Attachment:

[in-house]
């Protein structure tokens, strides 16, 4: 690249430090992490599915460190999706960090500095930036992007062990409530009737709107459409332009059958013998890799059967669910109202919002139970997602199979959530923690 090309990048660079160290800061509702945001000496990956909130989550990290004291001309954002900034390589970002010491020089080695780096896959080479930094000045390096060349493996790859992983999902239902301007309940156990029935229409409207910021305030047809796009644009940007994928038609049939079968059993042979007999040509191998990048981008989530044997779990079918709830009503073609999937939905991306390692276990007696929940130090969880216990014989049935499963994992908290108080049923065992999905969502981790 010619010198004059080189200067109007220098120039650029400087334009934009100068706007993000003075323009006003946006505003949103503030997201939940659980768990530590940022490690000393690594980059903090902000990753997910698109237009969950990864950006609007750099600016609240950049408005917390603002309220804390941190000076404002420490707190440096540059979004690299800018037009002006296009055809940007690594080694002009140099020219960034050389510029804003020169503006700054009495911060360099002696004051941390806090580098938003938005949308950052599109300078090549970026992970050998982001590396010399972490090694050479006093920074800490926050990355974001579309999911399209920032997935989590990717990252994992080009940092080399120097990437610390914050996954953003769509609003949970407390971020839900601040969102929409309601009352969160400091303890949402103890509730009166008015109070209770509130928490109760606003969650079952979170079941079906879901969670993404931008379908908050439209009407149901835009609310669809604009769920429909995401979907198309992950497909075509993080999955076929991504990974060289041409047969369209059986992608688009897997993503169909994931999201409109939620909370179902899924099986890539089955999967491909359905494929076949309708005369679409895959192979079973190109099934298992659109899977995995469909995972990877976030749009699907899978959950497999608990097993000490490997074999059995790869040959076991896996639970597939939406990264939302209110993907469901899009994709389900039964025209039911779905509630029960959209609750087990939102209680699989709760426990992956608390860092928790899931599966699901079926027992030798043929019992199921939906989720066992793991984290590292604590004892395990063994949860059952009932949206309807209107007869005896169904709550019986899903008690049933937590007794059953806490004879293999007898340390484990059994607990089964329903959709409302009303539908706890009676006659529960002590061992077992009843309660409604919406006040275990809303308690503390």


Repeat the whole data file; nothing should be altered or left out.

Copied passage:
[in-house]
């Protein structure tokens, strides 16, 4: 690249430090992490599915460190999706960090500095930036992007062990409530009737709107459409332009059958013998890799059967669910109202919002139970997602199979959530923690 090309990048660079160290800061509702945001000496990956909130989550990290004291001309954002900034390589970002010491020089080695780096896959080479930094000045390096060349493996790859992983999902239902301007309940156990029935229409409207910021305030047809796009644009940007994928038609049939079968059993042979007999040509191998990048981008989530044997779990079918709830009503073609999937939905991306390692276990007696929940130090969880216990014989049935499963994992908290108080049923065992999905969502981790 010619010198004059080189200067109007220098120039650029400087334009934009100068706007993000003075323009006003946006505003949103503030997201939940659980768990530590940022490690000393690594980059903090902000990753997910698109237009969950990864950006609007750099600016609240950049408005917390603002309220804390941190000076404002420490707190440096540059979004690299800018037009002006296009055809940007690594080694002009140099020219960034050389510029804003020169503006700054009495911060360099002696004051941390806090580098938003938005949308950052599109300078090549970026992970050998982001590396010399972490090694050479006093920074800490926050990355974001579309999911399209920032997935989590990717990252994992080009940092080399120097990437610390914050996954953003769509609003949970407390971020839900601040969102929409309601009352969160400091303890949402103890509730009166008015109070209770509130928490109760606003969650079952979170079941079906879901969670993404931008379908908050439209009407149901835009609310669809604009769920429909995401979907198309992950497909075509993080999955076929991504990974060289041409047969369209059986992608688009897997993503169909994931999201409109939620909370179902899924099986890539089955999967491909359905494929076949309708005369679409895959192979079973190109099934298992659109899977995995469909995972990877976030749009699907899978959950497999608990097993000490490997074999059995790869040959076991896996639970597939939406990264939302209110993907469901899009994709389900039964025209039911779905509630029960959209609750087990939102209680699989709760426990992956608390860092928790899931599966699901079926027992030798043929019992199921939906989720066992793991984290590292604590004892395990063994949860059952009932949206309807209107007869005896169904709550019986899903008690049933937590007794059953806490004879293999007898340390484990059994607990089964329903959709409302009303539908706890009676006659529960002590061992077992009843309660409604919406006040275990809303308690503390």